This glossary defines nearly 300 terms frequently encountered by stamp collectors and cover collectors. Precise definitions for many philatelic terms do not exist. One collector, dealer or society may define a term in one way, while others will use the term in a slightly different way.
For special uses of some of the terms listed and defined here, contact the appropriate specialist collector group.
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Railway Post Office: Portable mail-handling equipment for sorting mail in transit on trains. The last official U.S. RPO ran June 30, 1977. RPOs were used in many countries. See also Mobile Post Office.
Receiving mark: A postmark or other postal marking applied by the receiving, rather than the originating, post office. See also Backstamp.
Redrawn: A stamp design that has been slightly altered yet maintains the basic design as originally issued.
Re-engraved: A stamp with an altered design as the result of a change made to a transfer roll or printing plate prior to a later printing, thereby distinguishing it from the original die.
Regional: Stamp sold or valid in a specific area of a stamp-issuing entity. Great Britain has issued stamps for the regions of Guernsey, Jersey, Isle of Man, Northern Ireland, Scotland and Wales. Regionals are usually sold only in a given region but are often valid for postage throughout a country.
Registered mail: First-class mail with a numbered receipt, including a valuation of the registered item, for full or limited compensation if the mail is lost. Some countries have issued registered mail stamps. Registered mail is signed for by each postal employee who handles it.
Registration labels: Adhesive labels indicating the registry number and, often, the city of origin for registered articles sent through the mail.
Regummed: A stamp bearing adhesive from an unauthorized source.
Reissue: An official reprinting of a stamp from an obsolete or discontinued issue. Reissues are valid for postage. See also Reprint.
Remainders: Stocks of stamps remaining unsold at the time that an issue is declared obsolete by a post office. Some countries have sold remainders to the stamp trade at substantial discounts from face value. The countries normally mark the stamps with a distinctive cancel. Uncanceled remainders usually cannot be distinguished from stamps sold over the counter before the issue was invalidated.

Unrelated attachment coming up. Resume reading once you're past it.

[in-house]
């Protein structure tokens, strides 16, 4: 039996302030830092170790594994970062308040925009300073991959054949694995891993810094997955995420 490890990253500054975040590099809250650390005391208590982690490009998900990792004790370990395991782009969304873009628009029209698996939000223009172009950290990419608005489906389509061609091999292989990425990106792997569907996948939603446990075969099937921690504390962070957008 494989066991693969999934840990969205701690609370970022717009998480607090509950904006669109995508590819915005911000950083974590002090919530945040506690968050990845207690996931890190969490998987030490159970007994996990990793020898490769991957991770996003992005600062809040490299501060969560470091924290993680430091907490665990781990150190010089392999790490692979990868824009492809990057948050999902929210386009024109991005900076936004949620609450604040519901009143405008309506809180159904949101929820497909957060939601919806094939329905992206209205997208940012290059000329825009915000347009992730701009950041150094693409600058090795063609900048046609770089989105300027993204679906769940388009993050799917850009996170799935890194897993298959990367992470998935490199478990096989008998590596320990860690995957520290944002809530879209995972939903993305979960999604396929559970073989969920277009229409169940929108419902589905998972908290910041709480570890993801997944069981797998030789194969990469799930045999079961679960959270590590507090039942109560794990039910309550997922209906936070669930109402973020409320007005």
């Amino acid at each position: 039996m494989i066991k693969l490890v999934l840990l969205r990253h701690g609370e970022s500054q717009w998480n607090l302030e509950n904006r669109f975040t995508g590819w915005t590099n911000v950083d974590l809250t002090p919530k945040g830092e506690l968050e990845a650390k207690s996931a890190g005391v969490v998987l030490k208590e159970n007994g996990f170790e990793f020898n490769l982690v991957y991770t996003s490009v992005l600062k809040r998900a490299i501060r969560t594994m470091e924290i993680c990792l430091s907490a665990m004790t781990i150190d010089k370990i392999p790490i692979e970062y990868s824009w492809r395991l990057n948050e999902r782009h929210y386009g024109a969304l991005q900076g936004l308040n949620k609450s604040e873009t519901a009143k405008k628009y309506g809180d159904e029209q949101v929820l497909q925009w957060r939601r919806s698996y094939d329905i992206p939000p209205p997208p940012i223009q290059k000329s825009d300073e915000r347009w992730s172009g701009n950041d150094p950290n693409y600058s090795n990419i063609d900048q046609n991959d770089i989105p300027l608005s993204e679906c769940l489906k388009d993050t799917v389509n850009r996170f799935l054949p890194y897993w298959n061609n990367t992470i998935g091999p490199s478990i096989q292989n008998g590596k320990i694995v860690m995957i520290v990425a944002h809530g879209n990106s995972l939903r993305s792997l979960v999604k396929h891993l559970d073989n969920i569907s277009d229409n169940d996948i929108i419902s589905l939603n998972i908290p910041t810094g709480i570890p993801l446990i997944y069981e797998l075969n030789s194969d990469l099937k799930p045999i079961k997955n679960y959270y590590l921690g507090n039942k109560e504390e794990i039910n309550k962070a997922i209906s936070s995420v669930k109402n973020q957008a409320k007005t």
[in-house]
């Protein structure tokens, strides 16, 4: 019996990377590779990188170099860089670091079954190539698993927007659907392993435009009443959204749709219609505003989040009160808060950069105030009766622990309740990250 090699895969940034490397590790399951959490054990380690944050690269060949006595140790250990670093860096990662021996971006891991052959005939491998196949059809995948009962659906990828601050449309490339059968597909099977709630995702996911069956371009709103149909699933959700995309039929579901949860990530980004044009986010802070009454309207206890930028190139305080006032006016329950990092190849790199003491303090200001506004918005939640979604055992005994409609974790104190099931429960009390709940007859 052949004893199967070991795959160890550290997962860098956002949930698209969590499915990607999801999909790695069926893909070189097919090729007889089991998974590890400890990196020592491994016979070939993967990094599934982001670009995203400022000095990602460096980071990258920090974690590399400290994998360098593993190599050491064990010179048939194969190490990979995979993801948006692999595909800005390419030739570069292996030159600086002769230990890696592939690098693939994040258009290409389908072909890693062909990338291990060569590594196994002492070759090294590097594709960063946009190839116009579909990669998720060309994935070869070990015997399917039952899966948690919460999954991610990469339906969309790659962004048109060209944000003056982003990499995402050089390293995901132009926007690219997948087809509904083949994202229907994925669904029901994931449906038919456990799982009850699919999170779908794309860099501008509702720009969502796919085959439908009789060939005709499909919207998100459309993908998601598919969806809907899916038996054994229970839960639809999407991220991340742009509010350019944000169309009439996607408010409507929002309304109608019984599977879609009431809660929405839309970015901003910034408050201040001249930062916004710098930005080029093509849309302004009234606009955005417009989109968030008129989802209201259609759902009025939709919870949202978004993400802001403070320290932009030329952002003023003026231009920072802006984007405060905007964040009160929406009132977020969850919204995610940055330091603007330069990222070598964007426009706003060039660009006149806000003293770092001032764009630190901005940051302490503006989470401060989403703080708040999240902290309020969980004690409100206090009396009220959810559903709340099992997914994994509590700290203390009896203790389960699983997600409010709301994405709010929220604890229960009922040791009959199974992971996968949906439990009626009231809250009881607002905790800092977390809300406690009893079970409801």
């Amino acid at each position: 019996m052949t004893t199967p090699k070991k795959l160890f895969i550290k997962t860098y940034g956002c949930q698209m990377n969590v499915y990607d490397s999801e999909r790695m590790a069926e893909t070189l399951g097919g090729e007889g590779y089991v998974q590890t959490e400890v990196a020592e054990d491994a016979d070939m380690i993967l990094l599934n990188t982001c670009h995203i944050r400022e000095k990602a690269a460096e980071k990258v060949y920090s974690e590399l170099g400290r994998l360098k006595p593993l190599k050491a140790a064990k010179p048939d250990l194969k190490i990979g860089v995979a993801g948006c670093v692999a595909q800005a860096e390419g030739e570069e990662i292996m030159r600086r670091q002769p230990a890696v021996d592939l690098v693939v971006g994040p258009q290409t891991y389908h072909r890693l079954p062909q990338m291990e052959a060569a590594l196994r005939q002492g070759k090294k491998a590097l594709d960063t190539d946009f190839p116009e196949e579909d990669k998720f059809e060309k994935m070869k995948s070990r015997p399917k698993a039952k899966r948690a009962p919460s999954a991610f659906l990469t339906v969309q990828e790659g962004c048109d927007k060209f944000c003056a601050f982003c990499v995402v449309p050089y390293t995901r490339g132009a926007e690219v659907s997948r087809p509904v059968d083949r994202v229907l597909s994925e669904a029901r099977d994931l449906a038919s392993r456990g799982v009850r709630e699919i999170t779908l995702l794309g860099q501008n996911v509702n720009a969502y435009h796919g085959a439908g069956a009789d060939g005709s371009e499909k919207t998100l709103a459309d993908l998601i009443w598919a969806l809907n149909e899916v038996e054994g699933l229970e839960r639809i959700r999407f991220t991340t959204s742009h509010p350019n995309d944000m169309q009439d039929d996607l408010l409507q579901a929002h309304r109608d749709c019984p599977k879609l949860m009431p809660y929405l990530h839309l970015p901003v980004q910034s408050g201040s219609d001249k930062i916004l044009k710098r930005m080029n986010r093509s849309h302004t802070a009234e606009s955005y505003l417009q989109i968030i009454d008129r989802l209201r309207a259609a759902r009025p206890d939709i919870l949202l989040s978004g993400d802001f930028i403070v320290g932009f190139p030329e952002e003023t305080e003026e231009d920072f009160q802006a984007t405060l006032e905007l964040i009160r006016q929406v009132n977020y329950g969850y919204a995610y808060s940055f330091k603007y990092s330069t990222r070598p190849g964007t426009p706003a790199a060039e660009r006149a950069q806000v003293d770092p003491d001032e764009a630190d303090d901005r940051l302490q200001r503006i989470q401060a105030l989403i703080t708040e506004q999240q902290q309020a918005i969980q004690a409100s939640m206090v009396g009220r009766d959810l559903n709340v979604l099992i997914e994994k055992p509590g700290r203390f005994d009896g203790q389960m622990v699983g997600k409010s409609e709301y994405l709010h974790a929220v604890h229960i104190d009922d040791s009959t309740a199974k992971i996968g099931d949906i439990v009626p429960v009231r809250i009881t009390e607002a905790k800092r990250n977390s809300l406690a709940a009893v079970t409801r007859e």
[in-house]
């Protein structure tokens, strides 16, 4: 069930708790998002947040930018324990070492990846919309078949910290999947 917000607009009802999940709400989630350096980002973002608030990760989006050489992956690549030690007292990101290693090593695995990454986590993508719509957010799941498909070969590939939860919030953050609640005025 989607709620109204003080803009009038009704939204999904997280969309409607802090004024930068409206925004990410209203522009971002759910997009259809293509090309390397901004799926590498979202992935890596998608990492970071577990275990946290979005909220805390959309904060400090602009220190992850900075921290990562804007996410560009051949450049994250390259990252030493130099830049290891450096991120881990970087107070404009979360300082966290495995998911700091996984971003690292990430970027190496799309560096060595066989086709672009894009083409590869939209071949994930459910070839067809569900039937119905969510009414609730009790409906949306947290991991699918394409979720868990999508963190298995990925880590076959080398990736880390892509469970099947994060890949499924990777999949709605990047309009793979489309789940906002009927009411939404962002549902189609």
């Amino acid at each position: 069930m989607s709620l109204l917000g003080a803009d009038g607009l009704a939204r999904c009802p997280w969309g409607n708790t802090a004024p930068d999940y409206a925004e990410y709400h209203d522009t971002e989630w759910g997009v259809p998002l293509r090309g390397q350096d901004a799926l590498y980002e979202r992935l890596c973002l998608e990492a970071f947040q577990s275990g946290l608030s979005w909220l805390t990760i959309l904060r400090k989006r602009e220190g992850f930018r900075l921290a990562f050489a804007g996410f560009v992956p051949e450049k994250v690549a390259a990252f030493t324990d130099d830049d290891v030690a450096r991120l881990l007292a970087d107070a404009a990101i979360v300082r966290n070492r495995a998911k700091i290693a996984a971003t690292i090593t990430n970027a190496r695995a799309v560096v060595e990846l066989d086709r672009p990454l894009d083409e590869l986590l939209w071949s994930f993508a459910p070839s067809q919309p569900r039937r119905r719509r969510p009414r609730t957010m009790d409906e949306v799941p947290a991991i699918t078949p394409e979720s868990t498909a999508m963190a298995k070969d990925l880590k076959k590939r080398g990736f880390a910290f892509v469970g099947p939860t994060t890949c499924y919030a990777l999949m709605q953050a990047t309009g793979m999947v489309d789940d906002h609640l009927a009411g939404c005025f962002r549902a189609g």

Repaired stamp: A damaged stamp that has been repaired in some way to reinforce it or to make it resemble an undamaged stamp.
Replica: A reproduction of a stamp or cover. In the 19th century, replica stamps were sold as stamp album space fillers. Replica stamps are often printed in one color in a sheet containing a number of different designs. Replicas can sometimes deceive either a postal clerk or collectors.
Reprint: A stamp printed from the original plate, after the issue has ceased to be postally valid. Official reprints are sometimes made for presentation purposes or official collections. They are often distinguishable in some way from the originals: different colors, perforations, paper or gum. Private reprints, on the other hand, are usually produced strictly for sale to collectors and often closely resemble the original stamps. Private reprints normally sell for less than original copies. Reprints are not valid for postage. See also Reissue.
Retouch: The repairing of a damaged plate or die, often producing a minor, but detectable, difference in the design of the printed stamps.
Revenues: "Stamps representing the prepayment or payment of various taxes. Revenues are affixed to official documents and to merchandise. Some stamps, including many issues of the British Commonwealth, are inscribed ""Postage and Revenue'' and were available for either use. Such issues are usually worth less fiscally canceled than postally used. In some cases, revenues have been used provisionally as postage stamps. See also Fiscal."
Rocket mail: Mail flown in a rocket, even if only a short distance. Many rocket mail experiments have been conducted since 1931. Special labels, cachets or cancels usually note that mail was carried on a rocket.
Rotary plate: A curved or cylindrical printing plate used on a press that rotates the plate to make continuous impressions. Flat plates make single impressions.
Rouletting: The piercing of the paper between stamps to make their separation more convenient. No paper is actually removed from the sheet, as it is in perforating. Rouletting has been made by dash, sawtooth or wavy line.
Rural Free Delivery: System for free home delivery of mail in rural areas of the United States, begun just prior to the turn of the 20th century.
Rust: A brown mold resembling the rust in iron. Rust affects stamp paper and gum in tropical regions.
RPO: Railway Post Office. Portable mail-handling equipment for sorting mail in transit on trains. The last official U.S. RPO ran June 30, 1977. RPOs were used in many countries. See also Mobile Post Office.
RFD: Rural Free Delivery. System for free home delivery of mail in rural areas of the United States, begun just prior to the turn of the 20th century.